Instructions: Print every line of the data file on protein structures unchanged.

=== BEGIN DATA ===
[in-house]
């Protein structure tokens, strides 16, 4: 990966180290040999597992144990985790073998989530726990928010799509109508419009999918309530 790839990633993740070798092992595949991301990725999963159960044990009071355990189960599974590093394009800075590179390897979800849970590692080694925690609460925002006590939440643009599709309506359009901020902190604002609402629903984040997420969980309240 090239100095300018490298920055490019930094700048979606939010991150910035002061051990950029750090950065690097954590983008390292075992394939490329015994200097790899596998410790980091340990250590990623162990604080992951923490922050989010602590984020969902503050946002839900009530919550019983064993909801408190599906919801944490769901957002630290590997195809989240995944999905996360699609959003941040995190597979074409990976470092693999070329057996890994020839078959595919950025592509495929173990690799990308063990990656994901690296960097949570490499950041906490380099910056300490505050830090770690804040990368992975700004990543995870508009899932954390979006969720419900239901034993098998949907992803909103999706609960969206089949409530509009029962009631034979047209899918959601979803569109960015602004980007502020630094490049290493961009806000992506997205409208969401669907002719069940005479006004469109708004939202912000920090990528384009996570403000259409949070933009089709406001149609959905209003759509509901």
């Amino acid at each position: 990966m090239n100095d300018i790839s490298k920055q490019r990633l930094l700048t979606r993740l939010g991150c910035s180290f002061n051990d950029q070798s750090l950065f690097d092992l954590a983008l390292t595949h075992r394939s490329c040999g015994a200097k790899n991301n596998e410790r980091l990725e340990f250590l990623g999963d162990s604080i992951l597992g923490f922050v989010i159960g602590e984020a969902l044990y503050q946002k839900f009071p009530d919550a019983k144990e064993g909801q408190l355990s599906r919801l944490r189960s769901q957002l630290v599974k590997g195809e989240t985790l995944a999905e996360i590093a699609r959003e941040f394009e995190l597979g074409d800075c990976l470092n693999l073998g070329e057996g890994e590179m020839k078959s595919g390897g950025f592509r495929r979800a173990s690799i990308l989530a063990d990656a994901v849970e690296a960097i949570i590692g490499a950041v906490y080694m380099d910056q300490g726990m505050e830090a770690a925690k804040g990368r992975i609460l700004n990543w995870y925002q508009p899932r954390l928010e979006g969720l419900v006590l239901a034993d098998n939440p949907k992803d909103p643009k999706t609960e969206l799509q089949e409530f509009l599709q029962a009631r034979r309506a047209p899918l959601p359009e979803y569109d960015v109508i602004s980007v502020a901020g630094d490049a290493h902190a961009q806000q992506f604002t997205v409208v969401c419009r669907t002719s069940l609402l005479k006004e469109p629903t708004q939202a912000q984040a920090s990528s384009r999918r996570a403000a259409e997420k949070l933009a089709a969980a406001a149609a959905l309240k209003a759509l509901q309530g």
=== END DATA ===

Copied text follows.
[in-house]
């Protein structure tokens, strides 16, 4: 990966180290040999597992144990985790073998989530726990928010799509109508419009999918309530 790839990633993740070798092992595949991301990725999963159960044990009071355990189960599974590093394009800075590179390897979800849970590692080694925690609460925002006590939440643009599709309506359009901020902190604002609402629903984040997420969980309240 090239100095300018490298920055490019930094700048979606939010991150910035002061051990950029750090950065690097954590983008390292075992394939490329015994200097790899596998410790980091340990250590990623162990604080992951923490922050989010602590984020969902503050946002839900009530919550019983064993909801408190599906919801944490769901957002630290590997195809989240995944999905996360699609959003941040995190597979074409990976470092693999070329057996890994020839078959595919950025592509495929173990690799990308063990990656994901690296960097949570490499950041906490380099910056300490505050830090770690804040990368992975700004990543995870508009899932954390979006969720419900239901034993098998949907992803909103999706609960969206089949409530509009029962009631034979047209899918959601979803569109960015602004980007502020630094490049290493961009806000992506997205409208969401669907002719069940005479006004469109708004939202912000920090990528384009996570403000259409949070933009089709406001149609959905209003759509509901």
């Amino acid at each position: 990966m090239n100095d300018i790839s490298k920055q490019r990633l930094l700048t979606r993740l939010g991150c910035s180290f002061n051990d950029q070798s750090l950065f690097d092992l954590a983008l390292t595949h075992r394939s490329c040999g015994a200097k790899n991301n596998e410790r980091l990725e340990f250590l990623g999963d162990s604080i992951l597992g923490f922050v989010i159960g602590e984020a969902l044990y503050q946002k839900f009071p009530d919550a019983k144990e064993g909801q408190l355990s599906r919801l944490r189960s769901q957002l630290v599974k590997g195809e989240t985790l995944a999905e996360i590093a699609r959003e941040f394009e995190l597979g074409d800075c990976l470092n693999l073998g070329e057996g890994e590179m020839k078959s595919g390897g950025f592509r495929r979800a173990s690799i990308l989530a063990d990656a994901v849970e690296a960097i949570i590692g490499a950041v906490y080694m380099d910056q300490g726990m505050e830090a770690a925690k804040g990368r992975i609460l700004n990543w995870y925002q508009p899932r954390l928010e979006g969720l419900v006590l239901a034993d098998n939440p949907k992803d909103p643009k999706t609960e969206l799509q089949e409530f509009l599709q029962a009631r034979r309506a047209p899918l959601p359009e979803y569109d960015v109508i602004s980007v502020a901020g630094d490049a290493h902190a961009q806000q992506f604002t997205v409208v969401c419009r669907t002719s069940l609402l005479k006004e469109p629903t708004q939202a912000q984040a920090s990528s384009r999918r996570a403000a259409e997420k949070l933009a089709a969980a406001a149609a959905l309240k209003a759509l509901q309530g």